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Primal Fear - Seven Seals (9/10) - Germany - 2005

Genre: Power Metal
Label: Nuclear Blast Records
Playing time: 59:38
Band homepage: Primal Fear

Tracklist:

  1. Demons And Angels
  2. Rollercoaster
  3. Seven Seals >mp3
  4. Evil Spell
  5. The Immortal Ones
  6. Diabolus
  7. All For One
  8. Carniwar
  9. Question Of Honour
  10. In Memory
Primal Fear - Seven Seals

I have been a casual fan of PRIMAL FEAR for a few years now. I have all of their albums and enjoy each one. However, I have always considered the self-titled debut album to be their best effort, an album that the following four releases had not quite stacked-up to. With each ensuing PRIMAL FEAR release, I anxiously listen to see if they have finally topped that debut and with “Seven Seals” I’m happy to say that band has stepped everything up a notch and done just that.

 

The compositions, the lyrics, the artwork, everything has taken a step-up on “Seven Seals”. Gone are the MANOWAR-esque songs about Heavy Metal. PRIMAL FEAR is not that band anymore. Instead, listeners are treated to dark, serious, heavy Power Metal.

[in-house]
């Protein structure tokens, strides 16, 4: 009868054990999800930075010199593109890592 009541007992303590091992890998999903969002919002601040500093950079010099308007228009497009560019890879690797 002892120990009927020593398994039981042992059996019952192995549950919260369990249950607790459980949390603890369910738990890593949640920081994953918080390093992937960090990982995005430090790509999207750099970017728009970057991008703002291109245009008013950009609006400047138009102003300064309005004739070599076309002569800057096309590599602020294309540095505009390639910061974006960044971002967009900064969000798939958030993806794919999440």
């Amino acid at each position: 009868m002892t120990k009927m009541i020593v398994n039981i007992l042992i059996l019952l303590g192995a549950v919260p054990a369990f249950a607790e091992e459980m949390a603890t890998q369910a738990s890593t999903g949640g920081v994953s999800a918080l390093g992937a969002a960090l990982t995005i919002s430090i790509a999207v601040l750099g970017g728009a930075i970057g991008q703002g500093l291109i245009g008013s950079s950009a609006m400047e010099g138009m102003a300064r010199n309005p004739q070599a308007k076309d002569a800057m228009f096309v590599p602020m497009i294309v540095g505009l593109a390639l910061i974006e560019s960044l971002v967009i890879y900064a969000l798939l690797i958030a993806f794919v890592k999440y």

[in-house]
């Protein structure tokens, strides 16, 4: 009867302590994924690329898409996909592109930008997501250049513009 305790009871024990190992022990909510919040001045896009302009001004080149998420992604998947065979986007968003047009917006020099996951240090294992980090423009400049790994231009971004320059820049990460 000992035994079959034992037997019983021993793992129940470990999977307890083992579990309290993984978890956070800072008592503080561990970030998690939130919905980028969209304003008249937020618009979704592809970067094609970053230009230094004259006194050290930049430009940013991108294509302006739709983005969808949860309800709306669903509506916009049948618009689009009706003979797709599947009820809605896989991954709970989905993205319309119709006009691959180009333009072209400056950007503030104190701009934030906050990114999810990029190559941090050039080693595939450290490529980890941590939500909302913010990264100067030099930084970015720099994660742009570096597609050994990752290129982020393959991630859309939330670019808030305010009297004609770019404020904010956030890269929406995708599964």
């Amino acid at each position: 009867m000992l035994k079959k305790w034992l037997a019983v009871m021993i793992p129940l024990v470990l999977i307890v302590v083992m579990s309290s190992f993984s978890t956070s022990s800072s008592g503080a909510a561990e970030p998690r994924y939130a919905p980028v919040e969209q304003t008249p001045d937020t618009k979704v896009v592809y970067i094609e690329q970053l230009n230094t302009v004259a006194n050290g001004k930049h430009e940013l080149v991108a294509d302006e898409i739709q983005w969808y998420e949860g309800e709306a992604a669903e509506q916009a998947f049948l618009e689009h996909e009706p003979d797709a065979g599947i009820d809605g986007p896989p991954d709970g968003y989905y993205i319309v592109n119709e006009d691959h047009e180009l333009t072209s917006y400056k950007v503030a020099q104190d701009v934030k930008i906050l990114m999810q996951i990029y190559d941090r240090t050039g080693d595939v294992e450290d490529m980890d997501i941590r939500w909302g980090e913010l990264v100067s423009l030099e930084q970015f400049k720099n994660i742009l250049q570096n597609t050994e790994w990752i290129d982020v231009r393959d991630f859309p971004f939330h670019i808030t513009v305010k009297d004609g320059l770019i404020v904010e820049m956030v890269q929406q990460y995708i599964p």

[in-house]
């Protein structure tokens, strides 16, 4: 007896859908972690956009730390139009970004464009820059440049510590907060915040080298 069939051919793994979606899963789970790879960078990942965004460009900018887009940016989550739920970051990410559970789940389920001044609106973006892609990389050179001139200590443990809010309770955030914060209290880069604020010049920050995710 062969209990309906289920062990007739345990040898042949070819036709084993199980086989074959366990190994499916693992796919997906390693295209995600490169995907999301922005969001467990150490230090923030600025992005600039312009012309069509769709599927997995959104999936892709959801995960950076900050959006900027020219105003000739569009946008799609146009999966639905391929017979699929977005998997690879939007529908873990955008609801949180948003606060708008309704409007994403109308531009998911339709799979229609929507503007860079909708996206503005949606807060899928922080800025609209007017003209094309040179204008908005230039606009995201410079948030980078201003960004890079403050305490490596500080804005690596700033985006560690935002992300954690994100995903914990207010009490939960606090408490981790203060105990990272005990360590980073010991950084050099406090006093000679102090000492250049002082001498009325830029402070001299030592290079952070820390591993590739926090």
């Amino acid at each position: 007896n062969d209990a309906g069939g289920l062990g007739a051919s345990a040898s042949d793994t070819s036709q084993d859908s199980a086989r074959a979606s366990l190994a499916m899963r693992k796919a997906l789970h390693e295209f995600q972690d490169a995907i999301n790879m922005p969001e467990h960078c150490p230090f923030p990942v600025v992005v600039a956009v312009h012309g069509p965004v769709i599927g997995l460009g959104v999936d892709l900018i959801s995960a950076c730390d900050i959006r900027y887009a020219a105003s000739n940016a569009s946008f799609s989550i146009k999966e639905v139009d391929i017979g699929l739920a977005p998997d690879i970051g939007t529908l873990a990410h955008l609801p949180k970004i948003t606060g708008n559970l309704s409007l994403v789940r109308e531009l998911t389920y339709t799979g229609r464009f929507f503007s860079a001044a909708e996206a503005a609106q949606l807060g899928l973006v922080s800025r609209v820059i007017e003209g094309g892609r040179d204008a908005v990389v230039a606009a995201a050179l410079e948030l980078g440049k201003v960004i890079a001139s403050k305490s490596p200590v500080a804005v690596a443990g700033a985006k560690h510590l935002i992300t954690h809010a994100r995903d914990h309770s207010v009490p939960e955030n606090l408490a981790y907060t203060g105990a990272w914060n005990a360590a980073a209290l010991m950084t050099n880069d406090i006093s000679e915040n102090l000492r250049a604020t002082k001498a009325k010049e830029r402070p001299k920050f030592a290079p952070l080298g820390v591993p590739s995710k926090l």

“Demons and Angels” starts the proceedings with classical percussion, before turning into a heavy, fast number. “Rollercoaster” sounds most similar to older PRIMAL FEAR of all of the tracks on “Seven Seals”. The title track and “Diabolus” are both mid-paced and almost balladesque, making great use of orchestration. “Evil Spell” is possibly the heaviest, speediest song the band has ever performed, with Ralf Scheepers’ vocals taking a very aggressive turn. “Carniwar” is also one of the heaviest PRIMAL FEAR songs to date, with gruff baritone backing vocals in the chorus. “In Memory” is a big change, as it is the bands’ first true ballad. The song is very touching and memorable and is a track that could possibly become very popular on American radio, if given the chance.

 

“Seven Seals” is an album that will certainly appeal to PRIMAL FEAR fans, but should also appeal to many of those that have not cared for the band’s previous releases. This album showcases PRIMAL FEAR as darker and far more mature than they have ever been before. And most importantly, “Seven Seals” should finally allow PRIMAL FEAR to shed the JUDAS PRIEST-wannabe tag. (Online January 25, 2006)

Eric Vieth



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